Interestingly, the bow is not solely a Japanese gesture used in a religious context. This particular act of submission originated in Christianity. In fact, there is still exists an ancient order that prostates the complete body on the floor facing the East. Islam is well-known for its bowing.

In Japanese culture, however, we see the bow used more for business and social interactions than religious ones. To this end, it is more akin to our Western handshake than to Eastern religion.

Historical Martial Arts Bowing - A Lesson in Self Defence

The densho (tradition) of the Confucian-inspired Japanese rules of demeanor has continued until present in the various dojos throughout the world. Originally the exclusive domain of the warrior class samurai, many of these structured and formal rules of etiquette have been codified, including how one should bow, since the time of the Minamoto no Yoritomo, who founded the Kamakura Shogunate approximately 800 years ago. The Ogasawara Reiho taught to the Kamakura Shogunate was adopted nationally as a standardized form of etiquette. Even today, there exists an Ogasawara Ryu, which is a school of etiquette. The rules of etiquette, though, pre-date the Kamakura Shogunate. It is notable that etiquette and specifically bowing is copied from warrior behaviors.

I find it truly sad when my fellow martial artists berate or disparage the use of at least some traditional Japanese etiquette, including bowing, in the dojo. It is interesting that many of these teachers are quick to note that they teach "jujutsu" or "karate", but outside of the actual words "jujutsu" or "karate" and the use of the unique practice uniform ("gi"), there is little else that distinguishes the school as a Japanese martial arts dojo. Perhaps these schools should call their arts "fighting" or "self-defense" and skip the rather tenuous links to Japanese martial arts. However, I digress.

There are many reasons for beginning to study the martial arts. One the main reasons that a person may initially enter a dojo is self-defense. Surprisingly, several Japanese martial arts masters note that the purpose of etiquette, and its expression through the use of the bow, is self defense. This is not to suggest that one should bow to an incoming mae geri (front kick). When one reflects more deeply on this supposition it becomes clear that reigi saho (etiquette manners) is self defense. On its face, we know that etiquette has a dictionary definition of "long-observed behavior proper to a specific context whose effect is to ensure social order."

Keeping with this definition, we are familiar with Japanese etiquette and particularly bowing as a "long observed" behavior that is used in a "specific context." With respect to it having the effect "to ensure social order", we need only review some historical warrior behaviors. For example, the sword is carried and drawn from the left side. A samurai would place his sword on his right side as a symbol of his peaceful intent. This placement made it tough to access the weapon quickly, thus rendering it ineffective. Failure to complete this customary behavior whilst in the presence of a superior ranking party was a grave breach of etiquette that could result in immediate execution.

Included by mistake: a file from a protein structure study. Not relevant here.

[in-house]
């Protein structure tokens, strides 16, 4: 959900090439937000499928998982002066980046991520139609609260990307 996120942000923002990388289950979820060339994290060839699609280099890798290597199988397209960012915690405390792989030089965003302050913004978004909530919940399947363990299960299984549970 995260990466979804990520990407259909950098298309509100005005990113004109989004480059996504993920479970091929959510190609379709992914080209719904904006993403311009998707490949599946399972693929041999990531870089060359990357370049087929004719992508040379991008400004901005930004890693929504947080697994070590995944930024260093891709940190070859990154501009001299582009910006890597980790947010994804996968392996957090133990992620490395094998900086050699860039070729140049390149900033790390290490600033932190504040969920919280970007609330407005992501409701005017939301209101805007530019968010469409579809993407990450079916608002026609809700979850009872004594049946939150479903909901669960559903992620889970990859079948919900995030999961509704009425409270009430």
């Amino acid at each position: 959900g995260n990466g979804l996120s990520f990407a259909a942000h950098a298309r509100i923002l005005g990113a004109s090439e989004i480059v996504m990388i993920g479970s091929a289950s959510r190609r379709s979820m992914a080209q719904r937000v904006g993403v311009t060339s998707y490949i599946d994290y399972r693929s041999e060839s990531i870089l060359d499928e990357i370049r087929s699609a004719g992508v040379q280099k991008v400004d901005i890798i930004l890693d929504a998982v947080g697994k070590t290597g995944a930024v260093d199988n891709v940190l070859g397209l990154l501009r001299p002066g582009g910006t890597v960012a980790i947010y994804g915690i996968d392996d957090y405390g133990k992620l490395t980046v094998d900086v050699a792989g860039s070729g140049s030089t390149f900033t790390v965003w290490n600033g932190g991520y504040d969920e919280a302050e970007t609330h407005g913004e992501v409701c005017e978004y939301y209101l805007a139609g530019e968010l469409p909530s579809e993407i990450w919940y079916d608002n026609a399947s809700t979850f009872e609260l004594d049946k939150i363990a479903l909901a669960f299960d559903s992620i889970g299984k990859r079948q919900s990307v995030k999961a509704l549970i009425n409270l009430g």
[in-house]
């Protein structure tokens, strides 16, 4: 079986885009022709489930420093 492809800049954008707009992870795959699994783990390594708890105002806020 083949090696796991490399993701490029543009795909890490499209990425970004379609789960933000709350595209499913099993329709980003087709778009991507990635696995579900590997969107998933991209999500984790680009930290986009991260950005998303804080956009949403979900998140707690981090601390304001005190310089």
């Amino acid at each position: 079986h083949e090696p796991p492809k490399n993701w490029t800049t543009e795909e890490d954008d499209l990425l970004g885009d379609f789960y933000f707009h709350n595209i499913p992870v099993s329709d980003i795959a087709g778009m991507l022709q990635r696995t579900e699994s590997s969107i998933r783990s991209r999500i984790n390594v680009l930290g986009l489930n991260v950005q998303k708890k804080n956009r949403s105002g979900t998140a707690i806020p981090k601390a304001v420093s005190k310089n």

These warriors had many strict protocols including how they entered rooms, to where they were seated in these rooms when superiors or other warriors were present, to how they removed and put on their swords in the presence of others. These protocols were strictly observed so that the warrior appeared to pose no threat. This etiquette code of behavior helped ensure the safety of others around the warrior. Moreover, it was a form of self-defense for the warrior since all were subject to these etiquette protocols; hence, the warrior had the ability to interact with others free of the fear of being exposed to a lethal risk

These patterns of behavior are not strictly the domain of historical Japanese culture. Two pieces of Western lore appear to support the notion of etiquette being central to self defense. In the first, medieval knights, when greeting each other, took hold of the other's right hand, which was the weapon hand. This was the forerunner of the modern handshake. Unlike the modern handshake, the knights kept hold of one another's arm while interacting at such a close distance. This ensured mutual safety while at close distance. Secondly, although unsubstantiated, it has been held that the modern day military-style salute showed that one's weapon hand was empty and therefore posed no threat. Others dispute this claim and note it is performed this way (right hand touching the forehead) historically in medieval tournaments. At these events, the two knights opened the fronts of their helmets to show their faces to their opponent and to the audience. Suffice it to state, the salute has military origins as does the bow.